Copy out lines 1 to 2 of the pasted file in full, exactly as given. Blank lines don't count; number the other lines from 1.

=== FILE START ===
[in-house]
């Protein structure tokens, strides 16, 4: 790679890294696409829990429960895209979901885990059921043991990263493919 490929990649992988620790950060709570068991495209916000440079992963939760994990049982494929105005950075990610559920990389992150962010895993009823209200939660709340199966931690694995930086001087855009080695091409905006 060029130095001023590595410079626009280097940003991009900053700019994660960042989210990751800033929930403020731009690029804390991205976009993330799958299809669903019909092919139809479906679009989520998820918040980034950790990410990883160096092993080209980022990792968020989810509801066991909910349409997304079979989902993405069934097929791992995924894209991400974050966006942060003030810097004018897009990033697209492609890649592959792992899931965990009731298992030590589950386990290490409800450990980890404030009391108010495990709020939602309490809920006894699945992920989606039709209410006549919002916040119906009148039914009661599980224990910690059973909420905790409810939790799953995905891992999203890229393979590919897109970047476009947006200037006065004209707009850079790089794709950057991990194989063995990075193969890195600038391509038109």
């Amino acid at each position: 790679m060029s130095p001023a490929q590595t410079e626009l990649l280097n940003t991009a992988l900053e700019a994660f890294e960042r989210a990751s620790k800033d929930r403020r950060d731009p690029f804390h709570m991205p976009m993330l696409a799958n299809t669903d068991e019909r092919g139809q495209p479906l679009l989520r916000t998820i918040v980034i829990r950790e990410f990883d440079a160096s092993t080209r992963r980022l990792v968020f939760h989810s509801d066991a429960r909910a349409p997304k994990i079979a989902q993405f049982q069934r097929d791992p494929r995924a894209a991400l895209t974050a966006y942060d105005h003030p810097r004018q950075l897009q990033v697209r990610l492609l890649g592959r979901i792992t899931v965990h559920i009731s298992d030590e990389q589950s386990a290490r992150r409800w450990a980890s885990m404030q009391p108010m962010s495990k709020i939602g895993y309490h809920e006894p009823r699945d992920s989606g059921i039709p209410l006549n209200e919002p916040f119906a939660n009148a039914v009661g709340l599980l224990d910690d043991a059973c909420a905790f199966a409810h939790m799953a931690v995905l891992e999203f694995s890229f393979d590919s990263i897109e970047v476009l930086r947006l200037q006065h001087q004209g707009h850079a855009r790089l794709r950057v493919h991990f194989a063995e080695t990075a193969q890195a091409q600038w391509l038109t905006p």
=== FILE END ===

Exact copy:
[in-house]
């Protein structure tokens, strides 16, 4: 790679890294696409829990429960895209979901885990059921043991990263493919 490929990649992988620790950060709570068991495209916000440079992963939760994990049982494929105005950075990610559920990389992150962010895993009823209200939660709340199966931690694995930086001087855009080695091409905006 060029130095001023590595410079626009280097940003991009900053700019994660960042989210990751800033929930403020731009690029804390991205976009993330799958299809669903019909092919139809479906679009989520998820918040980034950790990410990883160096092993080209980022990792968020989810509801066991909910349409997304079979989902993405069934097929791992995924894209991400974050966006942060003030810097004018897009990033697209492609890649592959792992899931965990009731298992030590589950386990290490409800450990980890404030009391108010495990709020939602309490809920006894699945992920989606039709209410006549919002916040119906009148039914009661599980224990910690059973909420905790409810939790799953995905891992999203890229393979590919897109970047476009947006200037006065004209707009850079790089794709950057991990194989063995990075193969890195600038391509038109």